16                   UNDERTAKING NO. 53:


      17                     RE PRODUCE A COPY OF THE LETTER TO THE


      18                     EDITOR AT THE EDMONTON JOURNAL.


      19   Q   MR. KOZAK:          Thank you.  Is it fair to say that


      20       you had a difference of opinion with Ms. Malenfant


      21       regarding the wisdom of picketing The Edmonton Journal?


      22   A   That certainly is fair to say.


      23   Q   Was it something that was voted on at the annual general


      24       meeting of MERGE?


      25   A   In these small organizations these decisions are made


      26       sometimes without formal votes, just sort of consensus.


      27       I couldn't swear whether it was or was not voted on.  I















       1       think we probably -- well, I don't know.  It certainly


       2       was decided, agreed on, but I don't know whether it was a


       3       formal vote.


       4   Q   But it was your idea?


       5   A   Certainly my suggestion, and when we finally had the


       6       picket we had a fair number of members out who felt that


       7       it was worth doing, so others agreed with the idea.


       8   Q   And did your picketing of The Edmonton Journal receive


       9       news coverage?


      10   A   That did, yes.


      11   Q   Did it receive coverage in The Edmonton Journal?


      12   A   It did.


      13   Q   Going back to some questions I asked you earlier this


      14       morning, is it fair to say that the publication of the


      15       article in The National Post on April 17th, 2001 had no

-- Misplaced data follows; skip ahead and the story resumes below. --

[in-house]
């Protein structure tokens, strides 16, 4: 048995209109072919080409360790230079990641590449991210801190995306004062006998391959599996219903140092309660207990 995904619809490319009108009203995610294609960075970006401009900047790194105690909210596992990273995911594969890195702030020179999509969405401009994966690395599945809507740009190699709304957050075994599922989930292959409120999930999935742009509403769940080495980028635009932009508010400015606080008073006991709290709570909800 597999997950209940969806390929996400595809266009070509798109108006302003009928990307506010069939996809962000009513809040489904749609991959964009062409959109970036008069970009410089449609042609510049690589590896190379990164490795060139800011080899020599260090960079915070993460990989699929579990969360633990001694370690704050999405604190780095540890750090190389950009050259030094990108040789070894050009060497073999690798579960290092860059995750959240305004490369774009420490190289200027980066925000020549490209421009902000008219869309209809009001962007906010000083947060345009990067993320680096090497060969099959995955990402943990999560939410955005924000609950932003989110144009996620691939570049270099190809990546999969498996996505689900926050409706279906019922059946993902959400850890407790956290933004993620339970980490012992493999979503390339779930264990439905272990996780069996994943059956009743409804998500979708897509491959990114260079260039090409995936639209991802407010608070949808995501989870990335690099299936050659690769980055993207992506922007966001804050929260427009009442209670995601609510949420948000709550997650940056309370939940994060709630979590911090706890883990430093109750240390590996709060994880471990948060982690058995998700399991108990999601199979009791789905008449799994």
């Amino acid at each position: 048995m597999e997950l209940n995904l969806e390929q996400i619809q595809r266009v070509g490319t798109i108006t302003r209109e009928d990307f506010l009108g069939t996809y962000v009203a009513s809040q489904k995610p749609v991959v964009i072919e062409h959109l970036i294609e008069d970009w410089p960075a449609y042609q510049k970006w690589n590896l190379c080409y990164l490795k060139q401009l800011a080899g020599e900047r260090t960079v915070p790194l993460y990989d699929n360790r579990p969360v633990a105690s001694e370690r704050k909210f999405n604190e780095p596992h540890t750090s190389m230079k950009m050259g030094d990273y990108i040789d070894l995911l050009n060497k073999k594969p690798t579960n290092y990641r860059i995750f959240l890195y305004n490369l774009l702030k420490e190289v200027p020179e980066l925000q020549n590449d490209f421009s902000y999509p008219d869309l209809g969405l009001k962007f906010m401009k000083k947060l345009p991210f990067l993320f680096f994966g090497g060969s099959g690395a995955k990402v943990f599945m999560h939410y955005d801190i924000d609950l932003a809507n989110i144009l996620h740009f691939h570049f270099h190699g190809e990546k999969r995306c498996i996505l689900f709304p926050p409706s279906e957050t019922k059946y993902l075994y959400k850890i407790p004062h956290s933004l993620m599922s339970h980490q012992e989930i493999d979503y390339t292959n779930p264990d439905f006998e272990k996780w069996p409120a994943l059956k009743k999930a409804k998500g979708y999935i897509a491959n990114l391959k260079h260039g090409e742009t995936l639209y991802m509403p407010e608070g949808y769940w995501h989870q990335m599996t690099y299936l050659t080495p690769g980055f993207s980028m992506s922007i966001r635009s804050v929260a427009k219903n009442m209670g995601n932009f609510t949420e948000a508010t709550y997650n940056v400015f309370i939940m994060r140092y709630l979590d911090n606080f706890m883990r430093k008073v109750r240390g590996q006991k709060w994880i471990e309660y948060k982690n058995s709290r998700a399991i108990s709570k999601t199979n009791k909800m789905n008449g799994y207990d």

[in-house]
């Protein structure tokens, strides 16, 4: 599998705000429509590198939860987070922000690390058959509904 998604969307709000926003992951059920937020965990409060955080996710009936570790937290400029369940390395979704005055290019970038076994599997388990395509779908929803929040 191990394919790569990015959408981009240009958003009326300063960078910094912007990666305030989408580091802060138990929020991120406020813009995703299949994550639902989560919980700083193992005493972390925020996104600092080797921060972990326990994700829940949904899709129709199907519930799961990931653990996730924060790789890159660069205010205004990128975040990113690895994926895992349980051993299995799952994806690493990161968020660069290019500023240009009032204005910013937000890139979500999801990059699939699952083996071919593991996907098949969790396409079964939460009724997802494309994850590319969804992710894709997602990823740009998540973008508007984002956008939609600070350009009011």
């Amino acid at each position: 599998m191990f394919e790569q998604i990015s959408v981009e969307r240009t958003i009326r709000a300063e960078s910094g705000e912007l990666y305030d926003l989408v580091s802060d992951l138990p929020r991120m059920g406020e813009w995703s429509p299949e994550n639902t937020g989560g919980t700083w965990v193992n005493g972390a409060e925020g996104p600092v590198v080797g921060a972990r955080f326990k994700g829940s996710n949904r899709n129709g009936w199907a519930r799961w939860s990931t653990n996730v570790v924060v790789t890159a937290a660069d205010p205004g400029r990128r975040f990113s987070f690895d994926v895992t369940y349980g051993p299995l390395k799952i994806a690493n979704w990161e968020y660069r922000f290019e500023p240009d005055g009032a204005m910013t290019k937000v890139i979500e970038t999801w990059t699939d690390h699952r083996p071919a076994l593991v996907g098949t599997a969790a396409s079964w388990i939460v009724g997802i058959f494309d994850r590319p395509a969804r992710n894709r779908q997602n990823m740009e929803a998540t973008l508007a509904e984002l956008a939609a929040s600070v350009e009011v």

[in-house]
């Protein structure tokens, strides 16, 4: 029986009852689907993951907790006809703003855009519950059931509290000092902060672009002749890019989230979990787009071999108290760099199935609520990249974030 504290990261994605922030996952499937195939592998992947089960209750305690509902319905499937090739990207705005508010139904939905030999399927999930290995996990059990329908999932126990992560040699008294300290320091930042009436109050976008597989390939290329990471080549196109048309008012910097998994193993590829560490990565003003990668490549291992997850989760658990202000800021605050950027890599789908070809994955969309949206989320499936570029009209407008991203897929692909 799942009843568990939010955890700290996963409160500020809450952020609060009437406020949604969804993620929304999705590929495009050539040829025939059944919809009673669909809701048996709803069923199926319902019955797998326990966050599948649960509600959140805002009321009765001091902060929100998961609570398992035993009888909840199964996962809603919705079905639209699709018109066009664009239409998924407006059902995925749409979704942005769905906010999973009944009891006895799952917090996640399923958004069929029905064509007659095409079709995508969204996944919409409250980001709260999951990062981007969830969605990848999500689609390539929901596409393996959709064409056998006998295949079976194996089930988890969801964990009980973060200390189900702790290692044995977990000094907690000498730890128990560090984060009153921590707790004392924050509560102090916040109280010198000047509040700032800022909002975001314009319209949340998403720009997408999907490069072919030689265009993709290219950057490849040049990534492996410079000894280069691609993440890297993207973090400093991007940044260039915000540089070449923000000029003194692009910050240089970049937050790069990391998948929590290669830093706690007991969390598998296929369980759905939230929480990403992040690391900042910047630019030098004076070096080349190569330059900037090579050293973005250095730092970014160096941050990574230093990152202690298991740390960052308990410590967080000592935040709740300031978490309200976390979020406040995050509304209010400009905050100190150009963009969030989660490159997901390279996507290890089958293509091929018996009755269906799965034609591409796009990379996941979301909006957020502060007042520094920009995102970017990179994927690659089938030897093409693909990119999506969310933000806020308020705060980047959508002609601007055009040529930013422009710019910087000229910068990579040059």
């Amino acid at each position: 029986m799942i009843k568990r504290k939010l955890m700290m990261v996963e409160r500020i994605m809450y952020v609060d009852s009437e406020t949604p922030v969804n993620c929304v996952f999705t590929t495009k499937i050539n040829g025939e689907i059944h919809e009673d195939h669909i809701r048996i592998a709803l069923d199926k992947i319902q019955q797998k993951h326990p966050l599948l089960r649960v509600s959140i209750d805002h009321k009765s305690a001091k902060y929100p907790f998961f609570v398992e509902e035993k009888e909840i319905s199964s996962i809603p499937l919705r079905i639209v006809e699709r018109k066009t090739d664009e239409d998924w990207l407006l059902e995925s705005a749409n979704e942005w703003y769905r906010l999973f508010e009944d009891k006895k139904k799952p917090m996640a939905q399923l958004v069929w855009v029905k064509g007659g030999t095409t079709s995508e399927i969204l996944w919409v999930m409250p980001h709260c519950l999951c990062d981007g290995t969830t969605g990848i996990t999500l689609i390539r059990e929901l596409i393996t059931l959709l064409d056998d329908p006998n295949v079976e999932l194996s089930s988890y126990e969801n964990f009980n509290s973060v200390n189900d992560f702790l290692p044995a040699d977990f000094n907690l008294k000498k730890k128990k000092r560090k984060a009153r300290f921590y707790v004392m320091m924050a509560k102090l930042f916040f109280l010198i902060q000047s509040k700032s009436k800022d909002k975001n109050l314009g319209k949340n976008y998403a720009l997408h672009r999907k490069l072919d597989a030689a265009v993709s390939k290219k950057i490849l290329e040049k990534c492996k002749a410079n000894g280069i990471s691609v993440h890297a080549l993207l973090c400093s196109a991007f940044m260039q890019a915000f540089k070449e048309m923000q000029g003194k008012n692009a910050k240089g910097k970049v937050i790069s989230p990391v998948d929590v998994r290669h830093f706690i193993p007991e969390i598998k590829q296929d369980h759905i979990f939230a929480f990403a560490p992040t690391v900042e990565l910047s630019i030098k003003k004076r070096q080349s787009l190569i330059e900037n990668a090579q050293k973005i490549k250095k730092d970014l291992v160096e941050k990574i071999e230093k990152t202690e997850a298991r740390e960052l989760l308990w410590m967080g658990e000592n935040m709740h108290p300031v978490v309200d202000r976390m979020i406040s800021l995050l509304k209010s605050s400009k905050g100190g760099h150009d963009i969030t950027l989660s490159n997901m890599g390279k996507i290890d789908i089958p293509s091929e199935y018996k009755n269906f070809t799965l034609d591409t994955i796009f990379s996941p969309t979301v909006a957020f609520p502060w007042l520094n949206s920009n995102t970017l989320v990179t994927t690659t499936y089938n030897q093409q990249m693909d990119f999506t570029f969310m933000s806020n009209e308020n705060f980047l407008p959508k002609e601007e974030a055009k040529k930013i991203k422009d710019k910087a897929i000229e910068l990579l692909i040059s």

16       financial impact on you?


      17   A   I think that's fair to say, yes.


      18   Q   I want to ask you some questions about what impact the


      19       publication of the article had on your health, if in fact


      20       it did have any impact on your health.  Following


      21       publication of the article on April 17th, 2001 did you


      22       seek some care from a medical doctor?


      23   A   Not as a result of that, no.


      24   Q   Did you ever see a psychologist or a psychiatrist as a


      25       result of any health impacts related to the publication


      26       of the article?


      27   A   I've never seen a psychologist or psychiatrist















       1       professionally as a patient for any reason.


       2   Q   So obviously that would include arising from the results


       3       of the publication of the article?


       4   A   That follows.


       5   Q   Have you seen any kind of health professional or


       6       counsellor or anyone else related to any health impact


       7       the publication of the article has had on you?


       8   A   I can't say for certain because I have a number of health


       9       problems which have gotten worse since the article was